By Tom Hooper, RD
The worst part of being a Race Director (besides the paperwork) is setting and enforcing cutoff times. Telling someone that they cannot advance to the next stage, or, even worse, pulling them off course, is never an easy job. When your event totals 50 stage racers who spend every waking moment together for three days straight, the job of “cutoff man” is all the more gut wrenching. Such was my unfortunate undertaking at this year’s Ragged 75 Stage Race and 50K in Western New Hampshire.
We gather on a Thursday evening in the small town of New London. The venue, Whipple Memorial Town Hall, is a meetinghouse that’s been here since 1916. The rich history of community that defines this place makes it a rather fitting point of origin for our makeshift family.
Watching the athletes enter Whipple Hall for the gear check and pre-race meeting, one can sense their nervousness in the otherwise quaint New England air. They arrive slowly and quietly, one-by-one, crossing the threshold as if walking into a courtroom to learn their sentence. I have run this race in previous years, so the mixed emotions of excitement and dread for the challenge ahead are all too familiar.
Among the gathering crowd, two particularly eager participants catch my attention. Standing over six feet tall, Tim’s hulking, muscular frame stands out in the room. The other, Jay, has the bravado of a former marine. Their enthusiasm grabs me. Upon entering Whipple Hall, Tim and Jay walk right up to the registration table and proclaim, “This is going to be GREAT! We love to suffer!”
So many reactions immediately rush to my head. As a runner, I’m thinking, “Okay, these guys are nervous. They’re in front of a group, so they’re just being a little cocky to help break the tension.” As an RD, I worry that this course will eat them alive. I quickly quell these thoughts because, for some reason, I think I like these two. We’ll just have to wait and see what tomorrow brings. Somehow, I don’t think they’ll be singing the same tune by day’s end.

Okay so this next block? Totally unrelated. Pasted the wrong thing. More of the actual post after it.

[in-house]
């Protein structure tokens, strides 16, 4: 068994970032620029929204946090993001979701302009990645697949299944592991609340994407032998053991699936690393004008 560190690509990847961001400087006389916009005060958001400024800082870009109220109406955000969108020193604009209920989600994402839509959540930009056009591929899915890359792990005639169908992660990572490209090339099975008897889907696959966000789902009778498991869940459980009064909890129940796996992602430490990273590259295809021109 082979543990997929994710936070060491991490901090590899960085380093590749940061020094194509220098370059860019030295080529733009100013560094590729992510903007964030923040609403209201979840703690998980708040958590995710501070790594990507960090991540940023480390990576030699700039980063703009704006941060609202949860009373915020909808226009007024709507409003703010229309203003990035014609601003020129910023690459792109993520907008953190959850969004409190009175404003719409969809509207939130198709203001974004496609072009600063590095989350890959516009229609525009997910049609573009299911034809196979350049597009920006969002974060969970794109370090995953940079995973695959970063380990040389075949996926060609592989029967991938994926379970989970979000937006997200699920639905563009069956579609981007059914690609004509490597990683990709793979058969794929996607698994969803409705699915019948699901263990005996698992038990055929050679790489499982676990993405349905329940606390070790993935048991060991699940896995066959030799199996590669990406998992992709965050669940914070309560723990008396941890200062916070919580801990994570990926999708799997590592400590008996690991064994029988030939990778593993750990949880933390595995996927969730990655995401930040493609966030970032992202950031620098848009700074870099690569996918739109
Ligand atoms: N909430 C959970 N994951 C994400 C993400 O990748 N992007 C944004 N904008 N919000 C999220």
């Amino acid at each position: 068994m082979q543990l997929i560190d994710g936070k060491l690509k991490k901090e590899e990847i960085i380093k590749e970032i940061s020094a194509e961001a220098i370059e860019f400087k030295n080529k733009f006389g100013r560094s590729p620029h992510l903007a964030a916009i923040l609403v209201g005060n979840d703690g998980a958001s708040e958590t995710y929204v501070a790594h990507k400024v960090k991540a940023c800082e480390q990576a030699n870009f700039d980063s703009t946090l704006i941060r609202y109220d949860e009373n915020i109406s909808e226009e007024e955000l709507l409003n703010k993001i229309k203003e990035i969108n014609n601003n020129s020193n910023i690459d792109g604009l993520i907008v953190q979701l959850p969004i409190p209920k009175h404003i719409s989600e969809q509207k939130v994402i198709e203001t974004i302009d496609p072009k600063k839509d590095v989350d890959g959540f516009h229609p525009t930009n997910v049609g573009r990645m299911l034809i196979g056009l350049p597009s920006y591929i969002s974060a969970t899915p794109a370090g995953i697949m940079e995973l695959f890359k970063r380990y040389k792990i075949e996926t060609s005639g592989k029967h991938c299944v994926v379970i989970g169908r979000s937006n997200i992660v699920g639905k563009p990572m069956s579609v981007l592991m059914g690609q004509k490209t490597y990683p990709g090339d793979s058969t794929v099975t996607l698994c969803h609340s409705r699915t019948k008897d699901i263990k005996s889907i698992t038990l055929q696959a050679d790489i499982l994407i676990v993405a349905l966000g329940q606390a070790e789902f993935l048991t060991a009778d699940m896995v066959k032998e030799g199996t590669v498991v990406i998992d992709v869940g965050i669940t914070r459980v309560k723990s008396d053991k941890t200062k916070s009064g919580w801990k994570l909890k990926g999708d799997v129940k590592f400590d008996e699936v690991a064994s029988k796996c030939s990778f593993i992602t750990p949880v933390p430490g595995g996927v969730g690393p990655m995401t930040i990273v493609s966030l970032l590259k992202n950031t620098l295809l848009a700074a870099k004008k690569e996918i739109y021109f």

Stage One of the Ragged 75 is 22 hard miles up and over Ragged Mountain and Kearsarge Mountain that includes 4,900 ft of vertical gain. Though neither Tim nor Jay is in danger of missing the 12-hour cutoff this early in the race, both men wrap up day one looking like they might have bitten off more than they can chew. Tim strolls over the line in 8:32:07 with a forced smile plastered on his face. Jay is nowhere in sight. A half hour later, he appears out of the woods looking significantly less jovial than the night before. He shuffles over the line and manages to muster up a half-hearted, “This is great!” At this moment, my RD brain kicks in: “Love the suffering now, boys?”
Later that night, Tim and Jay do something that surprises me. Unlike the other 48 athletes, these two have not brought tents. Dark clouds begin to loom overhead during our daily recap meeting. It appears that the predicted forecast for heavy rain was, in fact, correct. Tim and Jay must have known this; nevertheless, they choose to spend the night under the open sky in the pouring rain.
With 25 miles and 4,375 ft of vertical gain up Mt. Sunapee, Stage Two of the Ragged 75 is no easy task. Tired and a bit waterlogged, Tim and Jay do not disappoint as both stand tall and ready at the starting line.
Tim hustles in at 8:30:54, once again well ahead of Jay. This time, it takes about an hour before Jay comes limping over the line. The look on both of their faces has changed quite a bit. When I was in their shoes in previous years, I wondered, “How am I supposed to wake up and do this again?” I feel for these guys. They have given everything for two days straight. They’ve made us laugh, they’ve slept in the rain, and still they have the longest, hardest day ahead of them—50k with 6,300 ft of vert.